It might be said that if such a state of affairs is morally repugnant, our thoughts should lead to setting up and putting into practice a pure form of socialism where all have an equal share in the material wealth. Yet previous attempts to create socialist communities have invariably failed because those who have taken on political or leadership roles in these communities could not resist the descent towards the accumulation of more and more material wealth as well as more political power. There is, it seems, an inevitability towards a retreat to a "have and have not" community.

It may be asked, "Shouldn't democracy sort out all this fiscal inequality?"
Well the evidence is clear for all to see. It hasn't so far. There may still remain starry-eyed idealists - and I'm one - who still harbour thoughts that the right kind of democracy might deliver a human global community free of poverty. If so we need to find it because our current models of democracy don't address the issue of poverty with any sense
of there being a determined commitment to end the abject deprivation many of our fellow human beings suffer.

Capitalists say that attempts to institute socialism have failed because people who are educated and who learn more sophisticated skills want to earn more than those who have not learnt skills and more than those who they judge as less skilled. This argument also demands that those who take on more "responsibility" will only do so if they are rewarded for it but surely for all fair-minded people these unwritten laws should only be exercised between reasonable limits.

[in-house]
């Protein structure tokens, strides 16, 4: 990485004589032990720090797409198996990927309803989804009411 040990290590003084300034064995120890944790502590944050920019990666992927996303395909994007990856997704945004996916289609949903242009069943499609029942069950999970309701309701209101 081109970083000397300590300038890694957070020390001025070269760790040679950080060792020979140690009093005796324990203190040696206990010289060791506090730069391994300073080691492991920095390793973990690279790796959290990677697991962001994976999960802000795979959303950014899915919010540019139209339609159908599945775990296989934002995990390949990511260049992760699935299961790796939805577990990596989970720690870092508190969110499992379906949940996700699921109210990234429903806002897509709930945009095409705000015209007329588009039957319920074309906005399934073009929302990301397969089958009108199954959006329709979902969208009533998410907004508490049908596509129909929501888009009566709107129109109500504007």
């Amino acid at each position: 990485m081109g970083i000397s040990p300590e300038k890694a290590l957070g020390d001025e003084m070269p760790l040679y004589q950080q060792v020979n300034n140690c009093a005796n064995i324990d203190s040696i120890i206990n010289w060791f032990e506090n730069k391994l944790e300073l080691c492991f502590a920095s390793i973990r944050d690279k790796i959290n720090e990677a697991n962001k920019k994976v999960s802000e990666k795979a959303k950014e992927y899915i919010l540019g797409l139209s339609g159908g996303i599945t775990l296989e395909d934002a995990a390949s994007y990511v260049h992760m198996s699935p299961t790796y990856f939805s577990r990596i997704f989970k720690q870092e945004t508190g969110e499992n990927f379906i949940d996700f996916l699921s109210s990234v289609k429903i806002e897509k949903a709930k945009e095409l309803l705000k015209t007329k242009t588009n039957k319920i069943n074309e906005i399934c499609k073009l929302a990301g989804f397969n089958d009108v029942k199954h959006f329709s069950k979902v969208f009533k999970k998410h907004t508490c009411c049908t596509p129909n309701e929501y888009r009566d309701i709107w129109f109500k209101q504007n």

A difficulty which persists in freeing others from poverty is that we seem impelled to acquire material wealth and power in order to ensure our own survival and the survival of our children. In a world where we can see the debilitating consequences that poverty has for others our primitive evolutionary fears may result in us taking more than our own share. At the same time however, human beings have persuaded themselves that they are rational organisms who have also strived to develop codes of morality which insist on fair treatment for everyone. Our religions and our social cultures underpin the moral demand that we should take a care for each other and yet it appears that as capitialism and its concomitant and predominant financial and military power increase their tight grip on our human community,the hoped for essential goodness of our human community is squeezed out. It may be argued that this tendency has been accelerated by new channels of communication which in their tendency to take us away from being in the physical presence of each other, have led us to lose our emotional and physical sensitivity,to become increasingly narcissistic,to strive to be ahead of others and to adopt the attitude,"the de'il tak the hindmost."

It has also been suggested that these new channels of communication can be seen as the most democratic development since human communities were first formed. Their capacity to allow the rapid expression of mass opinion has influenced governments to change policy much more swiftly than the threat of the ballot box and indeed they have in some countires directly led to the downfall of oppressive regimes. If this kind of mass expression can be persuaded to direct its interest towards ending poverty, what might be achieved?